Professor Tuomas Sandholm (Carnegie Mellon University, USA) gave a guest lecture on HIIT (Helsinki Institute of Information Technology) new lecture series "Helsinki Distinguished Lecture Series on Future Information Technology" at the Open Innovation House, Aalto University Campus.
HIIT is a joint research institute between University of Helsinki and Aalto University, Finland.
Abstract of the lecture
In kidney exchanges, patients with kidney disease can obtain compatible donors by swapping their own willing but incompatible donors. The clearing problem involves finding a social welfare maximizing set of non-overlapping short cycles. We proved this is NP-hard. It was one of the main obstacles to a national kidney exchange. We developed the first algorithm capable of clearing these exchanges optimally on a nationwide scale. The key was incremental problem formulation because the formulation that gives tight LP bounds is too large to even store. On top of the branch-and-price paradigm we developed techniques that dramatically improve runtime and memory usage. Furthermore, clearing is actually an online problem where patient-donor pairs and altruistic donors appear and expire over time. We first developed trajectory-based online stochastic optimization algorithms (that use our optimal offline solver as a subroutine) for this. Such algorithms tend to be too compute-intensive at run time, so recently we developed a general approach for giving batch algorithms guidance about the future without a run-time hit. It learns potentials of elements of the problem, and then uses them in each batch clearing. I will share experiences from using our algorithms to run the UNOS US-wide kidney exchange and two regional ones. We introduced several design enhancements to the exchanges. For one, we used our algorithms to launch the first never-ending altruistic donor chains. I will present new results - both theoretical and experimental - on the role of long chains. I will also discuss planning that is robust against last-minute execution failures.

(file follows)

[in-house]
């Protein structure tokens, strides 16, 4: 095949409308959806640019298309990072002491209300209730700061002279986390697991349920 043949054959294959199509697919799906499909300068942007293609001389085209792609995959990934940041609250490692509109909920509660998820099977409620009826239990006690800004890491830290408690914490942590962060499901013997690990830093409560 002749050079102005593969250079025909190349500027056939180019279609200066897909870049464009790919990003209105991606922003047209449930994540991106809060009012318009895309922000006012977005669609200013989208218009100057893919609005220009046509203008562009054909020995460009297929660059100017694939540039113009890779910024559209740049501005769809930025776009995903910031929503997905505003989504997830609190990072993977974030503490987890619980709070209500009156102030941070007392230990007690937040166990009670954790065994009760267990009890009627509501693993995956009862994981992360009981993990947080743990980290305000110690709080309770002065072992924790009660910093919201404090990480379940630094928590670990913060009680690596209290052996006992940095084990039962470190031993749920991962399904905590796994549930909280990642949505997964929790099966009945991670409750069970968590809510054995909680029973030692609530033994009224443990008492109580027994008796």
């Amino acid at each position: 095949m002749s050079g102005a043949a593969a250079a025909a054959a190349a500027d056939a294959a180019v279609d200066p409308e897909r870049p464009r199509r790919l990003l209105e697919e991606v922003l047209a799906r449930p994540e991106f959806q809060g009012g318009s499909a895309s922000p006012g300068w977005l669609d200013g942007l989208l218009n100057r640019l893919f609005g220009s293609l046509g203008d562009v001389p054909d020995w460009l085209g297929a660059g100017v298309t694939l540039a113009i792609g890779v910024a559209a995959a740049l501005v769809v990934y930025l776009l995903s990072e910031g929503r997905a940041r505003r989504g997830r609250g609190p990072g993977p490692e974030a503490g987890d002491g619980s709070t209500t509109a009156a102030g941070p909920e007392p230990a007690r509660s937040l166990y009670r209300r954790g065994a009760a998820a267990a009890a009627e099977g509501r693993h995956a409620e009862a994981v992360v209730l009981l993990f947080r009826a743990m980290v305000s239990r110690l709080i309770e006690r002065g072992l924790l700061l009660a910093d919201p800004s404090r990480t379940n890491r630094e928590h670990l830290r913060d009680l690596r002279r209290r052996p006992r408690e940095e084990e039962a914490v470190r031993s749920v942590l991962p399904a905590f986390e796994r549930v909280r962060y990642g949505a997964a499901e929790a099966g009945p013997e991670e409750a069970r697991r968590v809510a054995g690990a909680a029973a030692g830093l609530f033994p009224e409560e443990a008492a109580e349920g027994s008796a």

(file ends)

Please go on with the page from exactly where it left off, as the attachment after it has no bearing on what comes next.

Video by Aalto University Communications 2012.